Have you ever combed a used-book rack and come up with nothing but the uncorrected proofs for a novel written by the guy who won the first Survivor? Slate explains in a recent essay why your scheme to secure pre-owned books at cut-rate prices was doomed from the get-go: professional used-book sellers. They’re scouting, they’re busy and there’s no way you can compete.
A gentleman who has some 1,000 books listed on Amazon’s second-hand Marketplace wrote the piece, called “Confessions of a Used-Book Salesman.” Armed with a PDA that will tell him the value and popularity of a given book, based on its bar code, he roams book sales and confesses to making a decent living. “If I can tell from a book’s Amazon sales rank that I’ll be able to sell it in one day, I might accept a projected profit of as little as a dollar,” he writes.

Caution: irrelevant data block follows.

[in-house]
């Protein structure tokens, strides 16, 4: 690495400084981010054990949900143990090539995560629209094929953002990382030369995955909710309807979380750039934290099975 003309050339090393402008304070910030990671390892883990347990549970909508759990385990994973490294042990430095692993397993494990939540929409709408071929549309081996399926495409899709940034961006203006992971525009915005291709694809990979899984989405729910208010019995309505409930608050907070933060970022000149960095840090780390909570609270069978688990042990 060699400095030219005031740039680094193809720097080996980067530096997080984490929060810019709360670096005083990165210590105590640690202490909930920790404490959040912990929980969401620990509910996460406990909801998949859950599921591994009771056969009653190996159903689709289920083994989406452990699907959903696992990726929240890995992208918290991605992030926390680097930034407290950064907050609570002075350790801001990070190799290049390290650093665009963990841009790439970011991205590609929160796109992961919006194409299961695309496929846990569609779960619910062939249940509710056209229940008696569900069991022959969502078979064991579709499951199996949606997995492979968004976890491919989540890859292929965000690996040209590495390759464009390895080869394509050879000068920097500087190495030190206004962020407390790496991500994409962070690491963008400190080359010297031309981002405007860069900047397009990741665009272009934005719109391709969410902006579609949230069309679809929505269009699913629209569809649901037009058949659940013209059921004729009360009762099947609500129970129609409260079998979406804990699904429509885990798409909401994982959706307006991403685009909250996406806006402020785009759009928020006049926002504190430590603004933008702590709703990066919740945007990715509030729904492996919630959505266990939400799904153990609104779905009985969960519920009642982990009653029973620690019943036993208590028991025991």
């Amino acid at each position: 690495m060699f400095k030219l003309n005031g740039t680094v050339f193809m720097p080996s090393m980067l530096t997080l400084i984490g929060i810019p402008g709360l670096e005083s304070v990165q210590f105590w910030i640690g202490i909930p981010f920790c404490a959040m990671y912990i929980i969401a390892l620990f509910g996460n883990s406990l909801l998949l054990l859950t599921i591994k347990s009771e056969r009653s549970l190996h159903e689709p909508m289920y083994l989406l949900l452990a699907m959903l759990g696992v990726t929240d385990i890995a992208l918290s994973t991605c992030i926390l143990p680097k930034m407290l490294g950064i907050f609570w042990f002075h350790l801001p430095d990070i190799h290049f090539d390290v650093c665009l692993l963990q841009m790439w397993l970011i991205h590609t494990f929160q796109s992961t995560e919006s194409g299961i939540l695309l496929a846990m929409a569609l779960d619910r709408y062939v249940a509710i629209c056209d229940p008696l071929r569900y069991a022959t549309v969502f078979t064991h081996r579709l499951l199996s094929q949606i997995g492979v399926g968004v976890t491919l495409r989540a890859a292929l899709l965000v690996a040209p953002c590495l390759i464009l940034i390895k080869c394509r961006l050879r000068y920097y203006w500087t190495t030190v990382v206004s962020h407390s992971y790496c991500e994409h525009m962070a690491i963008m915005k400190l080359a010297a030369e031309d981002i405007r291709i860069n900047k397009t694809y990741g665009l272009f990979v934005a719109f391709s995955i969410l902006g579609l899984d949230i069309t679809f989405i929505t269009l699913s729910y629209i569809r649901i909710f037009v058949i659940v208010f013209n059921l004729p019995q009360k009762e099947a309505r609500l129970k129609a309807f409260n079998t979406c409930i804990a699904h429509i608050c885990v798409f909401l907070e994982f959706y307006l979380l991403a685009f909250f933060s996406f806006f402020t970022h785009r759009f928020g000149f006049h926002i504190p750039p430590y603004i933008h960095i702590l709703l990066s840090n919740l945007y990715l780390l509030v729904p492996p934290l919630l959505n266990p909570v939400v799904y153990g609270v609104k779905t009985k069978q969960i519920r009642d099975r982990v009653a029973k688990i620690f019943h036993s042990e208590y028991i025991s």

But he was once a reader, and he envies them!
When I work with my scanner and there’s someone else shopping near me who wants to read books, I feel that my energy is all wrong-high-pitched, focused narrowly in the present, and jealous. Someone browsing through books does it with a diffuse, forgetful curiosity, a kind of open reckoning that she learned from reading.
Not mentioned: the fact that she’ll never find anything because he’s already completely picked over that pile.